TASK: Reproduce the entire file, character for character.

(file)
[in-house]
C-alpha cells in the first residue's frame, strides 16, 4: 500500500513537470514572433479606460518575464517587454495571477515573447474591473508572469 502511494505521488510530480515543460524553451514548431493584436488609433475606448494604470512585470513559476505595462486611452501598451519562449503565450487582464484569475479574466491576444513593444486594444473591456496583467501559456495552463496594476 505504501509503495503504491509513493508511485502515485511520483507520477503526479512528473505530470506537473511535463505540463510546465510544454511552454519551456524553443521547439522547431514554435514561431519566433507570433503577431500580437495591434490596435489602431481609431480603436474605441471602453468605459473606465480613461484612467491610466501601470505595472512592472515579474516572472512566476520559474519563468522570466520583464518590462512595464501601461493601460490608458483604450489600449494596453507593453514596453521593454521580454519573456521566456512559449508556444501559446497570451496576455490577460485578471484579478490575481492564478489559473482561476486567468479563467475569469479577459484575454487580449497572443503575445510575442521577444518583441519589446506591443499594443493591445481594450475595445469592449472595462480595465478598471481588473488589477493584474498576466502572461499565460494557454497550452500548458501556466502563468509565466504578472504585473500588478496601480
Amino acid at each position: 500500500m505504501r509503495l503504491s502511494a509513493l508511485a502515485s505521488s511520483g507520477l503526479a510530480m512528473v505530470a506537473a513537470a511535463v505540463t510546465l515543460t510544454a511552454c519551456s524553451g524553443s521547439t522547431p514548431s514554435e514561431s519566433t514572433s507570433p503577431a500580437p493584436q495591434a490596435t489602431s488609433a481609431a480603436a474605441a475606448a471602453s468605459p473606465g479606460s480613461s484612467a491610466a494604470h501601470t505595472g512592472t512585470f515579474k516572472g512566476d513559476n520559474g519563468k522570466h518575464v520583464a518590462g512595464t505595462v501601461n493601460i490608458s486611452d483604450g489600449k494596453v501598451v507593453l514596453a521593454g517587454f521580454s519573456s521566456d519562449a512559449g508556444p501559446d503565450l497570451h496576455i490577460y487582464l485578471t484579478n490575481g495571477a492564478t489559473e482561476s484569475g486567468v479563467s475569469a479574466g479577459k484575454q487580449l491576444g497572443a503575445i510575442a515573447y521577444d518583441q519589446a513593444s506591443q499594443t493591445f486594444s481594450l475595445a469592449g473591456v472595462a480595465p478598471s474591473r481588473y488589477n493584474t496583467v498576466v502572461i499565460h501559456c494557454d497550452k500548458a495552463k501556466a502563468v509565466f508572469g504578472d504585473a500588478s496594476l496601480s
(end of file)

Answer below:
[in-house]
C-alpha cells in the first residue's frame, strides 16, 4: 500500500513537470514572433479606460518575464517587454495571477515573447474591473508572469 502511494505521488510530480515543460524553451514548431493584436488609433475606448494604470512585470513559476505595462486611452501598451519562449503565450487582464484569475479574466491576444513593444486594444473591456496583467501559456495552463496594476 505504501509503495503504491509513493508511485502515485511520483507520477503526479512528473505530470506537473511535463505540463510546465510544454511552454519551456524553443521547439522547431514554435514561431519566433507570433503577431500580437495591434490596435489602431481609431480603436474605441471602453468605459473606465480613461484612467491610466501601470505595472512592472515579474516572472512566476520559474519563468522570466520583464518590462512595464501601461493601460490608458483604450489600449494596453507593453514596453521593454521580454519573456521566456512559449508556444501559446497570451496576455490577460485578471484579478490575481492564478489559473482561476486567468479563467475569469479577459484575454487580449497572443503575445510575442521577444518583441519589446506591443499594443493591445481594450475595445469592449472595462480595465478598471481588473488589477493584474498576466502572461499565460494557454497550452500548458501556466502563468509565466504578472504585473500588478496601480
Amino acid at each position: 500500500m505504501r509503495l503504491s502511494a509513493l508511485a502515485s505521488s511520483g507520477l503526479a510530480m512528473v505530470a506537473a513537470a511535463v505540463t510546465l515543460t510544454a511552454c519551456s524553451g524553443s521547439t522547431p514548431s514554435e514561431s519566433t514572433s507570433p503577431a500580437p493584436q495591434a490596435t489602431s488609433a481609431a480603436a474605441a475606448a471602453s468605459p473606465g479606460s480613461s484612467a491610466a494604470h501601470t505595472g512592472t512585470f515579474k516572472g512566476d513559476n520559474g519563468k522570466h518575464v520583464a518590462g512595464t505595462v501601461n493601460i490608458s486611452d483604450g489600449k494596453v501598451v507593453l514596453a521593454g517587454f521580454s519573456s521566456d519562449a512559449g508556444p501559446d503565450l497570451h496576455i490577460y487582464l485578471t484579478n490575481g495571477a492564478t489559473e482561476s484569475g486567468v479563467s475569469a479574466g479577459k484575454q487580449l491576444g497572443a503575445i510575442a515573447y521577444d518583441q519589446a513593444s506591443q499594443t493591445f486594444s481594450l475595445a469592449g473591456v472595462a480595465p478598471s474591473r481588473y488589477n493584474t496583467v498576466v502572461i499565460h501559456c494557454d497550452k500548458a495552463k501556466a502563468v509565466f508572469g504578472d504585473a500588478s496594476l496601480s